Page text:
Contender 7: Turn CO2 into harmless calcite minerals within Basalt Lava rock beds
Basalt—A Better Sequester?
Scientists Attempt to Permanently Trap Carbon Dioxide in Deep Basalt
Laboratory studies by researchers at the Battelle-operated
Pacific Northwest National Laboratory (PNNL)
indicate basalt formations may quickly and effectively
sequester carbon dioxide (CO2), the predominant gas
implicated in global warming.
Researchers hope to test their findings when they
inject 3,000 tons of carbon dioxide—approximately
the amount of CO2 that a 150-megawatt, coal-fired
power plant emits daily—3,000 feet into
Washington State’s Columbia River basalt formation.
Their goal is to determine if the massive lava layers
can permanently store the CO2.
“If the process is viable, we think basalts
in the Pacific Northwest could sequester more
than a century’s worth of the CO2 generated
in the region and create a major opportunity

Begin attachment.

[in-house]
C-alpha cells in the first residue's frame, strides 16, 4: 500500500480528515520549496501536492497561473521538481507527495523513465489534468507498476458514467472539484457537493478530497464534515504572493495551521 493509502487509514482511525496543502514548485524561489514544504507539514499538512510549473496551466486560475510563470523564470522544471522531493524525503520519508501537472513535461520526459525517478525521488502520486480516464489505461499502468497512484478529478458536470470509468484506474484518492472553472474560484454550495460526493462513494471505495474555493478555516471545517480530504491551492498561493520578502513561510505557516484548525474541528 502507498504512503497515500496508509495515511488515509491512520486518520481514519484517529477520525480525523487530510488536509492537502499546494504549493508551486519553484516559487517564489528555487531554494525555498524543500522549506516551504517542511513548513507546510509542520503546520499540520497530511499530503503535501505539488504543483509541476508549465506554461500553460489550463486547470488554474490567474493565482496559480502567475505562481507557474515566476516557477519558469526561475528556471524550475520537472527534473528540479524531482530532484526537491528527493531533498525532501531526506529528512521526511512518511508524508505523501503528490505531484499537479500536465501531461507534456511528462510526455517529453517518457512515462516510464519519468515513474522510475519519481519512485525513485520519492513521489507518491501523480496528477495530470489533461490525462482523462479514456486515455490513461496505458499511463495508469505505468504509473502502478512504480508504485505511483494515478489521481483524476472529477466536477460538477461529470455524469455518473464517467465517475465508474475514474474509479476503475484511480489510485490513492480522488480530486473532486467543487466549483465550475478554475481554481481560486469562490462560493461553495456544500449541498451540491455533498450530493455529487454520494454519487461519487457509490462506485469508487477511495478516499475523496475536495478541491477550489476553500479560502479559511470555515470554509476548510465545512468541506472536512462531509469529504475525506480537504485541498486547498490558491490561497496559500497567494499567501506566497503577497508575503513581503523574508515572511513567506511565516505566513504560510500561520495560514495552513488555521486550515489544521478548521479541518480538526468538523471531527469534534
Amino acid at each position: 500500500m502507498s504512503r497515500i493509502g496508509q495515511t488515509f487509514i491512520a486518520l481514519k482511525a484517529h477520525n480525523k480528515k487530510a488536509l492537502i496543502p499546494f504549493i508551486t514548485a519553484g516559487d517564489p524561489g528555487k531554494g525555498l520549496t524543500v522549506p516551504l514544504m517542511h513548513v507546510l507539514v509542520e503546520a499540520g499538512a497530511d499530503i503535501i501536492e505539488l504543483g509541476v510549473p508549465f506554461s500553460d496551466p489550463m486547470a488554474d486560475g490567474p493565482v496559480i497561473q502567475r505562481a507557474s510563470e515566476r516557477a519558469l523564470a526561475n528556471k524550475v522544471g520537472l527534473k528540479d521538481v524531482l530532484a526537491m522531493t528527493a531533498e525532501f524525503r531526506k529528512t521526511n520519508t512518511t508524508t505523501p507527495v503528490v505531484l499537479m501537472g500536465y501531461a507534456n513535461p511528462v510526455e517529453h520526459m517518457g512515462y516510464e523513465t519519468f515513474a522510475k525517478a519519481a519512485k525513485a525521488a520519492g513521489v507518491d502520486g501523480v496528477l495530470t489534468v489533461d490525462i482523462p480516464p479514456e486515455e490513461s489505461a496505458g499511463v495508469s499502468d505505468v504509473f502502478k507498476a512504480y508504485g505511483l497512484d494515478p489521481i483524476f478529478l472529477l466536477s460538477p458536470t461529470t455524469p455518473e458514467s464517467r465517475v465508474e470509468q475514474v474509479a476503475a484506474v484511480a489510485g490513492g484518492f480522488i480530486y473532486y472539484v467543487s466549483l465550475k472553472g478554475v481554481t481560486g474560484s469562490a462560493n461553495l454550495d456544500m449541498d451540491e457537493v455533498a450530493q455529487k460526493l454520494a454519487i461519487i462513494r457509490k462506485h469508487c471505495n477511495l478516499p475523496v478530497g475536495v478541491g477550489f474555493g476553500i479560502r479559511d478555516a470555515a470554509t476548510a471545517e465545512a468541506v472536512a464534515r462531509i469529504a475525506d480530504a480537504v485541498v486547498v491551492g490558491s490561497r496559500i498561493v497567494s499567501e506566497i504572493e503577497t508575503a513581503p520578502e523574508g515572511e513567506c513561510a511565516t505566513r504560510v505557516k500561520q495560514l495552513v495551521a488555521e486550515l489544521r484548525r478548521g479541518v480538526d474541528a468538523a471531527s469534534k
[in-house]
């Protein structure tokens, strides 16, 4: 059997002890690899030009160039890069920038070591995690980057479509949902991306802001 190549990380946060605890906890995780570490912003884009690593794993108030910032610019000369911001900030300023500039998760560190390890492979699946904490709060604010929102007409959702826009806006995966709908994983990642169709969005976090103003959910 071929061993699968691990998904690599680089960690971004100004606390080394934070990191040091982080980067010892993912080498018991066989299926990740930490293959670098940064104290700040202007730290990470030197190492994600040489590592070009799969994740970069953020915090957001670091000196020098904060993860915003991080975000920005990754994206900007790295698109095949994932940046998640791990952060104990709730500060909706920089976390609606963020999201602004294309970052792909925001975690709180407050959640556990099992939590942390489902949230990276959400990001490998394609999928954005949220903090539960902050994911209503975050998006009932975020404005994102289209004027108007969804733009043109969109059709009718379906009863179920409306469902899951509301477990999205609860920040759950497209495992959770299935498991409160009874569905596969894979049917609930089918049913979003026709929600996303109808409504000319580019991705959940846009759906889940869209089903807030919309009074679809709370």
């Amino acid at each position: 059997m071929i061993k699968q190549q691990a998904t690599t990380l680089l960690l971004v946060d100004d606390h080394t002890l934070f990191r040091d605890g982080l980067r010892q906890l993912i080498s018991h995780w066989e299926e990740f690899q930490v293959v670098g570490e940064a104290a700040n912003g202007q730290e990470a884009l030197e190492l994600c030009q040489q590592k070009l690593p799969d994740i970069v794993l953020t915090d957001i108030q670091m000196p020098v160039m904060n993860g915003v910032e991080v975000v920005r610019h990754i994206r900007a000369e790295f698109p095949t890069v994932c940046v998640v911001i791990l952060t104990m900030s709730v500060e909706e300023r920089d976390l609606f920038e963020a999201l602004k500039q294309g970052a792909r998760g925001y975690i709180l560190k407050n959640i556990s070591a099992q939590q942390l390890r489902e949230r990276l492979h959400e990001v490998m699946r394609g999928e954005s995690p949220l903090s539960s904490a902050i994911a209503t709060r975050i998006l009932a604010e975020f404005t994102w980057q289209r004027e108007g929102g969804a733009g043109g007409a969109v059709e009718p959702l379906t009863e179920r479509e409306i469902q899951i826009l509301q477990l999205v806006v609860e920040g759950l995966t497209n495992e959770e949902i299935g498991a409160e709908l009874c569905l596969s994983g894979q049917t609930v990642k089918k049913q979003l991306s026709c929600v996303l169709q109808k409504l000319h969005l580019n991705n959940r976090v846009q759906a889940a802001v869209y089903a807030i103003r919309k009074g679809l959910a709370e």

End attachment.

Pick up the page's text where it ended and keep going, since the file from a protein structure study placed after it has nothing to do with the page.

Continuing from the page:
for zero-emission power generation in the Northwest,”
said Dr. Pete McGrail, project manager.
“Experimental data from our laboratory studies show
that carbon dioxide injected into the volcanic rock
should begin interacting with the minerals
in the basalt to form calcite, which is the primary
carbonate mineral in limestone, in four to six weeks,”
McGrail said. “This carbonate mineralization will
permanently and safely sequester the CO2
within the basalt formation —if it works in the field
like it has in the laboratory.”
Researchers: U.S. Department of Energy, Montana State University, and National laboratories (such as PNNL)